Wisconsin Acts Up

Historian Dick Wagner recounts the efforts by Wisconsin’s chapter of the radical AIDS activism organization to force lawmakers to stop ignoring and stigmatizing people with HIV/AIDS.

After observing the national actions of ACT-UP (the AIDS Coalition to Unleash Power), especially its moving die-ins, the editors of Wisconsin Light in August 1989 urged the formation in Wisconsin of a Milwaukee chapter. The paper wrote, “Admittedly, confrontational strategies are not for everyone, but we believe that there is a place for those who protest and demonstrate and are not silent.”

Earlier the same year there had been a candlelight vigil at the Federal Building in Milwaukee “to protest the lack of action by the Federal Government in the fight against AIDS.” The nascent Milwaukee chapter was aided in its inception by a visit that same month from two members of ACT-UP New York’s Outreach Committee. Milwaukee organizers and new local president Dan Trzebiatowski were told the ACT-UP organization “fills the gap between AIDS service organizations and the public.” Their advice was to “Forget about good taste. Forget about being nice. You don’t get anything by saying ‘Please.’” Most dramatically, as reported in the Wisconsin Light, “If you’re going to die, die with a bullet hole through your open mouth.”

On the timeliness of Milwaukee’s organizing, they said, “You cannot wait. You can’t deal with something only when it becomes a disaster.” The New York and local organizers visited gay and lesbian bars to recruit support. In its heyday, the Milwaukee chapter had 25 active members.

The kids aren’t all right  

Milwaukee’s main Catholic University, Marquette, was a special target for the group. In February 1990, during the distribution of Lenten ashes by Gesu Church on campus, 300 condoms and 800 non-combative pamphlets on AIDS information were distributed. Earlier, ACT-UP had tried to open a dialogue on the campus response to the AIDS crisis. The vice-president of religious affairs stated that “the university would not compromise the teaching of the Roman Catholic Church.” This was understood to mean that there was no possibility of the administration sanctioning safe-sex education on campus, the most effective way, after celibacy, of avoiding HIV infection.

Next, ACT-UP Milwaukee in October 1990 staged a demonstration at a dance held at Marquette University High School to distribute condoms and AIDS information from the State Department of Health. School administrators had security guards physically come between the protestors and the students coming to the dance. Five ACT-UP members were arrested for disorderly conduct. The condoms were a touchy issue for the Catholic school. Subsequent high school demonstrations at Bay View and Whitefish Bay did not result in arrests. A spokesperson for Milwaukee Public Schools (MPS) said, “While MPS may not like ACT UP’s actions outside the dances, the group was within its constitutional rights of speech and assembly. Students’ reaction to the condoms ranged from ‘thanks’ or ‘eeew.’” Some brochures were found discarded afterwards, but no condoms were found on the ground.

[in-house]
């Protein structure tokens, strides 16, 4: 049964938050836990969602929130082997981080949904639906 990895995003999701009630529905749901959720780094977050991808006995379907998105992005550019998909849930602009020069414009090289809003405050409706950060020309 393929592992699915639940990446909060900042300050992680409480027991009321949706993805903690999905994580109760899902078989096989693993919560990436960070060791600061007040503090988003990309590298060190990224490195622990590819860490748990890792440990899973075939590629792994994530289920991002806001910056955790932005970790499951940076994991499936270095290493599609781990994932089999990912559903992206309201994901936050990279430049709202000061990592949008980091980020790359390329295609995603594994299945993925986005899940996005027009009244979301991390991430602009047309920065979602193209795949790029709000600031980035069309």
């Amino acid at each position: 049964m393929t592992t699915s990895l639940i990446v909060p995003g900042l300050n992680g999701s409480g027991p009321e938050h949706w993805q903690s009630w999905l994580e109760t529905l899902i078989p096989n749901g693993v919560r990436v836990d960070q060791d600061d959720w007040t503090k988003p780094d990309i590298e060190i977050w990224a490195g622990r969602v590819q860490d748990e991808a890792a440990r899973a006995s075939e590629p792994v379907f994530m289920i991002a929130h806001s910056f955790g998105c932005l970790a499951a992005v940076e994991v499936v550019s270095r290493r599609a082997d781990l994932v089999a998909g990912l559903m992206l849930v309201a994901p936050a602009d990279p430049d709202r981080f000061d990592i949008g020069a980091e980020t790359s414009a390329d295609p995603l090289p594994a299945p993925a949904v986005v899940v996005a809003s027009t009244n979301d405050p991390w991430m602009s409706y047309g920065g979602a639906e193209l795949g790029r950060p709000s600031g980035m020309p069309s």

Activist Christopher Fons argued, “If parents and teachers will not teach teenagers about condoms and will not allow us to teach them, not only are they denying us our rights to free speech and assembly, but they are killing their children.” Wisconsin Light proudly saluted Milwaukee ACT-UP for reaching out to high school students. “Sexual abstinence is a nice ideal,” it wrote, “but while we hate to be cynical, for some, especially high school students as well as both younger and older, that’s all it is, an ideal. Asking young people to be chaste and expecting all of them to practice it, is kind of like asking the moon not to rise.”

National actions  

ACT-UP Milwaukee joined in national actions, too. In January 1990, they helped deluge corporate offices and order desks of Galaxy Carpet Mills over discriminatory insurance policies on AIDS coverage. Two Milwaukee ACT-UP members, Jay Hanson and Karyn Teufel, were arrested and charged with “mob action” when they joined 1,000 protestors from around the nation in Chicago to protest insurance company policies. However, ACT-UP Milwaukee declined to boycott local brewing giant Miller Beer, part of the Philip Morris companies.

The issue arose because of large donations from Philip Morris to Jesse Helms, the viciously homophobic senator from the tobacco state of North Carolina. Corporate donations had been made to the Jesse Helms Library and PAC donations to his campaign. The Milwaukee group decided its priority was to focus on Philip Morris tobacco products and thus “to endorse and encourage the growing Marlboro boycott in Milwaukee.” A letter was sent to lesbian and gay bar owners in Milwaukee urging them to pull Marlboro products because the company was “too willing to deny us our freedom and our humanity.” The letter urged, “Teach Philip Morris the price of doing business with our communities.” ACT-UP Milwaukee continued these efforts by demonstrating in October of that same year at the Art Fest reception at the Milwaukee Museum—sponsored by Philip Morris.